In Chapter Five, “CALL design and research: Taking a micro and macro view,” Mike Levy and Catherine Caws examine two problematic areas of CALL called the macro and micro views. These areas concern an understanding of broader external and internal contextual factors influencing CALL activity and the nature of technology-mediated interactions. Highlighting the principal characteristics of macro and micro views, the authors explain how these perspectives on CALL research and practice can enrich our approach to framing, articulating, and designing technology-mediated learning contexts.

Part Two “Data and elicitation technologies and techniques”, consists of five chapters. In Chapter Six, “Learner personas and the effects of instructional scaffolding on working behaviour and linguistic performance,” Trude Heift investigates data-driven learner personas and instructional scaffolding in the form of preemptive lexical and grammatical feedback in a web-based intelligent CALL environment. The participants were ninety three beginner learners of L2 German. They did a sentence completion task as a component of their course assignment during a semester. They were categorized into three learners persona groups: No Help, Sporadic Help, and Frequent Help. The next stage of the study examines the effects of access to different amounts of help on the learner’s working knowledge and linguistic performance. The results indicate significant improvement in working behaviour and linguistic performance of the Frequent Help group compared to the other groups.

In Chapter Seven, “Video screen capture to document and scaffold the L2 writing process,” Marie-Josee Hamel and Jeremie Seror explore the potential of video screen capture (VSC) technology for second language writing pedagogy and investigating LCIs in CALL research. Drawing on three sample studies, they talk about the affordances of this accessible and flexible technology in the design of CALL research and pedagogy for CALL researchers and language instructors. The first study examines L2 learners’ dictionary search processes in designing an online dictionary prototype. The second one looks at the composition processes and L2 writers’ strategies. The third one investigates the integration of VSC technology in L2 writing class.

In Chapter Eight, “Using eye-tracking technology to explore online learner interactions,” Ursula Stickler, Bryan Smith, and Lijing Shi talk about the application of eye-tracking technology in investigating LCI and examining the learner’s cognitive processes. Following an overview of the history and different areas within eye-tracking research, the authors report their own two recent cases of eye-tracking studies in synchronous computer-mediated communication. Then they discuss the benefits, challenges, and methodological options of quantitative and mixed methods studies for investigating language learning.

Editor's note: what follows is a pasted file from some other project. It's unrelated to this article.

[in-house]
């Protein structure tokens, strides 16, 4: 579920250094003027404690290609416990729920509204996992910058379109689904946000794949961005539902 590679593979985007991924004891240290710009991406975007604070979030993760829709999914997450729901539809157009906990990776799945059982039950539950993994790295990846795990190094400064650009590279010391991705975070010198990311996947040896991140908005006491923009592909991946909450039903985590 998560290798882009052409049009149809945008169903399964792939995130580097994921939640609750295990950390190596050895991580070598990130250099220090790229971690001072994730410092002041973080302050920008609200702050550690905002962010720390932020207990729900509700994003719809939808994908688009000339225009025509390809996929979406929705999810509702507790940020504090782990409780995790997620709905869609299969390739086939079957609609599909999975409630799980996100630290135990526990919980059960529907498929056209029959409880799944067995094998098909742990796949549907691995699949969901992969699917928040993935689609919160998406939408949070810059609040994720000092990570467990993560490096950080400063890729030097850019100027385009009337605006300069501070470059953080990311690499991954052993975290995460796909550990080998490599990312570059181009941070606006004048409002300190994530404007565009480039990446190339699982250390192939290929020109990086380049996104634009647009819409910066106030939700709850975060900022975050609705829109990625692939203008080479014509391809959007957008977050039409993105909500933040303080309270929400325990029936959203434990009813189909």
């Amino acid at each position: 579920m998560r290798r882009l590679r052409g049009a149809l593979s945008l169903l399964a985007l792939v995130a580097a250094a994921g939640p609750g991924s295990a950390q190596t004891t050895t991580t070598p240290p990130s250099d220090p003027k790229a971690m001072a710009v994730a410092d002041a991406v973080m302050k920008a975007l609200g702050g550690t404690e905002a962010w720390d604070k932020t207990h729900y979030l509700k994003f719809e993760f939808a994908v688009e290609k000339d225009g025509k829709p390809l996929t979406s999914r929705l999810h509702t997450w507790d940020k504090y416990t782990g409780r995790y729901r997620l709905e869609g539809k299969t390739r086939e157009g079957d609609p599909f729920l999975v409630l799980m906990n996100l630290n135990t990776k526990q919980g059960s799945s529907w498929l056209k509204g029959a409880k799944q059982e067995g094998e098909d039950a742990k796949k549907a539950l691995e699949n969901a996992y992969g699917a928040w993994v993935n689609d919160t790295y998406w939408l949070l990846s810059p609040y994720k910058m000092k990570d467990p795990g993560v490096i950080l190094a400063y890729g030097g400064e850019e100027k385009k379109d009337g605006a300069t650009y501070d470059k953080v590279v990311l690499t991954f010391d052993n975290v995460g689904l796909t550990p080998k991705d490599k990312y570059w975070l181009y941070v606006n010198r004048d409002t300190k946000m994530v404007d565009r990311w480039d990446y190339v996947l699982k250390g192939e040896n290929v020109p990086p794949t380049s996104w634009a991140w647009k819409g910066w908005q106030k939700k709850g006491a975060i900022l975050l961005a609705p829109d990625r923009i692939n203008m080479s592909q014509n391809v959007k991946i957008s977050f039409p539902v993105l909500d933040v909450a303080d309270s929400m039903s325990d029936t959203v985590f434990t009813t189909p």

In Chapter Nine, “Analyzing multimodal resources in pedagogical online exchanges,” Cathy Cohen and Nicolas Guichon look at the contribution of meaning-making multimodal resources to web conferencing-based pedagogical synchronous interactions. First, the chapter examines different methodological approaches to the analysis of multimodal semiotic resources in online pedagogical interactions. The authors provide an outline of the implications of research into synchronous web-mediated online interactions for CALL and discuss the significance of stipulating a unit of analysis in order to inform future analyses. Drawing on three of their studies, they explore different methods for investigating multimodal online exchanges. In order to sketch various ethical, epistemological, and methodological considerations involved in the qualitative studies of multimodal corpora, the second part of the chapter deals with a case study that indicates different stages in researching online pedagogical exchanges.